Dave Your last posting about consistency in application is also pertinent (vis a vis now turning around and looking at free speech within Canada). It is a clear example of how problems can interlink, and that sometimes working on fixing a knot in one place leads to untangling in other parts of the tapestry. As the Spirit of Vatican II’s posting proves, this debate is not unique to Anglicans, it’s just that we’ve had the courage to take it on. Their posting also raises the issue of responding to information based on “saving face” rather than looking at what opportunities… Read more »

drdanfee
drdanfee
15 years ago

Thank goodness, thank God for the Canadian House of Bishops statement on Nigerian Anti-LGBTQ violence. How odd that conservative believers should now be so entirely busy with condemning the bishops’ statement against anti-LGBTQ violence by throwing their large rocks at the Canadian church – yet again – for not being narrowly conformed. Apparently we cannot even agree on non-violence or basic human rights unless we first get conformed into a certain sort of traditionalistic believer. Is this really a global way foward? The freedom to say unjust/negative things about homosexuality is shifting, indeed. Two forces appear to be at work.… Read more »

Bob Webster
Bob Webster
15 years ago

Sorry Dave, but you have it wrong. The law here is that you cannot speak or act in a way which promotes hatred or encourages injury. People are still free to espouse their beliefs and in this matter they certainly do. It’s one thing to say that you think someone is wrong in their beliefs and/or actions, but it is quite another to therefore encourage their destruction.

Chike
Chike
15 years ago

The issue at play in Nigeria is not the legislation (a mere symptom) but the contrast between the theology of the West and the theology of the Global South. I come from Nigeria, I can genuinely read my Bible and come to the conclusion that God opposes homosexuality. Many people in the West will read the same Bible and claim to come to a different conclusion. Concentrating on the legislation is one issue. The major issue is that we in the South are still struggling to come terms with your belief system – and vice versa. The Anglican Church does… Read more »

Cheryl Clough
15 years ago

This was posted on Ekklesia overnight: http://www.ekklesia.co.uk/content/news_syndication/article_060510social.shtml There we are grappling for “new language”, when this Jesuit priest was writing books back in the 1980s! The article includes the comment: “Fr Henriot, has lived for nearly 20 years in Zambia – one of the poorest countries in the world. He argues that to respond effectively to social issues, Christians and people of good will need to move from a model of charity to a model of justice at the core of their living and acting.” I think that Fr Henriot nicely overcomes the argument that it is not just armchair… Read more »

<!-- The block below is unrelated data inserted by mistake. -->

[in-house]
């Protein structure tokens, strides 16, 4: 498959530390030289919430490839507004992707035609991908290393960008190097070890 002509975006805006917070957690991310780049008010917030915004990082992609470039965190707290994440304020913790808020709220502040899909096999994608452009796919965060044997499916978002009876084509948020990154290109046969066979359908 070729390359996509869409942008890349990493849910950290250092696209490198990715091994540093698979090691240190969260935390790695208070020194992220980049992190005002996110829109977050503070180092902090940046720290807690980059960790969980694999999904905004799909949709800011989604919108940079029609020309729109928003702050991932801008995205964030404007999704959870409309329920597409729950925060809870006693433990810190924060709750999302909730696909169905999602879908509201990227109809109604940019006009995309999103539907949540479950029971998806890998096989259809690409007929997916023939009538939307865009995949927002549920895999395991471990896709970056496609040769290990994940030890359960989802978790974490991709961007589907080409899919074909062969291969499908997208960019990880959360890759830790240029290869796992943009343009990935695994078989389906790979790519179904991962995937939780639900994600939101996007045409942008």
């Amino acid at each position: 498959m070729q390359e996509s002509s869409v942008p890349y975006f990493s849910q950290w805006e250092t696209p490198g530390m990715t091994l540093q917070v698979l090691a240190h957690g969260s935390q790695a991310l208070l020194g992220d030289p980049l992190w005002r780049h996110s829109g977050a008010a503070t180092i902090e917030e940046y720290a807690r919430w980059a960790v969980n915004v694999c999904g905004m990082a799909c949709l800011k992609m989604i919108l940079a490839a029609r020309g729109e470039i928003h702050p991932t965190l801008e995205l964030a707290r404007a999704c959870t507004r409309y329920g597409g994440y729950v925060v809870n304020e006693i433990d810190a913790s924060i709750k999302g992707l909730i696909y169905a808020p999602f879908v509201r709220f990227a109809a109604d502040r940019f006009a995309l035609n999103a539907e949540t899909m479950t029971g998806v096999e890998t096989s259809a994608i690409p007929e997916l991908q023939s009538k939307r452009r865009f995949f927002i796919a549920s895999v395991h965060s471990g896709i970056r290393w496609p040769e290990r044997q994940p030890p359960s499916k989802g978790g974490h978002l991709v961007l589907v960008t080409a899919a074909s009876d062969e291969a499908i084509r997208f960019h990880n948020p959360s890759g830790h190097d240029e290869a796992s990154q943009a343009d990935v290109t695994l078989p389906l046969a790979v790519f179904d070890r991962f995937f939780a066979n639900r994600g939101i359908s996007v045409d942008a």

Spirit of Vatican II
15 years ago

Chike, you make challenging points, but you are setting up the debate in a way that seems to position Nigerian Christians necessarily in homophobic ignorance. “The issue at play in Nigeria is not the legislation (a mere symptom) but the contrast between the theology of the West and the theology of the Global South.” Here you seem to associate the theological thinking of Anglicans in the southern world with homophobic legislation. In fact, I noticed that a southern Anglican bishop has written a book of pro-gay theological reflection, and that the South African Archbishop Tutu has also spoken in this… Read more »

Chike
Chike
15 years ago

Spirit of Vatican II,

The South African Church is special. Trust me on this; the South African Church (Anglican) has more in common with the American Church (on theological issues), than with any sub-saharan African Church.

We have gaping and glaring differences, how on earth can we communicate with each other?

J. C. Fisher
J. C. Fisher
15 years ago

Here’s a suggestion, Chike:

Try to hear *your* statement, “For far too long you ignored us, now we cannot be ignored.”

…coming from LGBT Christians (in Nigeria, in the U.S., and all around the world).

If we can’t be ignored anymore, then this questions remains: will we be listened to, or *silenced*?

Cheryl Clough
15 years ago

Did Jesus die on the cross as the atoning sacrifice for humanity’s sins or didn’t he? If he did, then why are some sins not forgiven (e.g. homosexuality) and other sins are forgiven (e.g. colluding in attempted genocide)? If I have to choose between allowing two consenting adults to play in the bedroom or allowing them to be the training fodder for the development of murderous regimes, then I will protect the two adults. I would rather be guilty of hiding Daniel from the authorities than of colluding to throw him in the lions’ pit…

Dave
Dave
15 years ago

Dear Cheryl, it’s same-sex sex that is sinful according to the Bible’s writers, not homosexual “orientation”. And anyway, all sins are forgiveable if you will repent.. if not *all* sins are not forgiven!

I would protect people, even people I disagree with much more that “gay vicars”, fom murderous and genocidal regimes. But I wouldn’t feel it meant I had to approve of everything !

Merseymike
Merseymike
15 years ago

No, Dave, you can’t make that assumption, given that the Bible’s writers had no knowledge of sexual orientation as a concept. They reflected, hardly surprisingly, the dominant beliefs of their day.

Its a pity that some seem to think that Christianity is basically about premodern ignorance.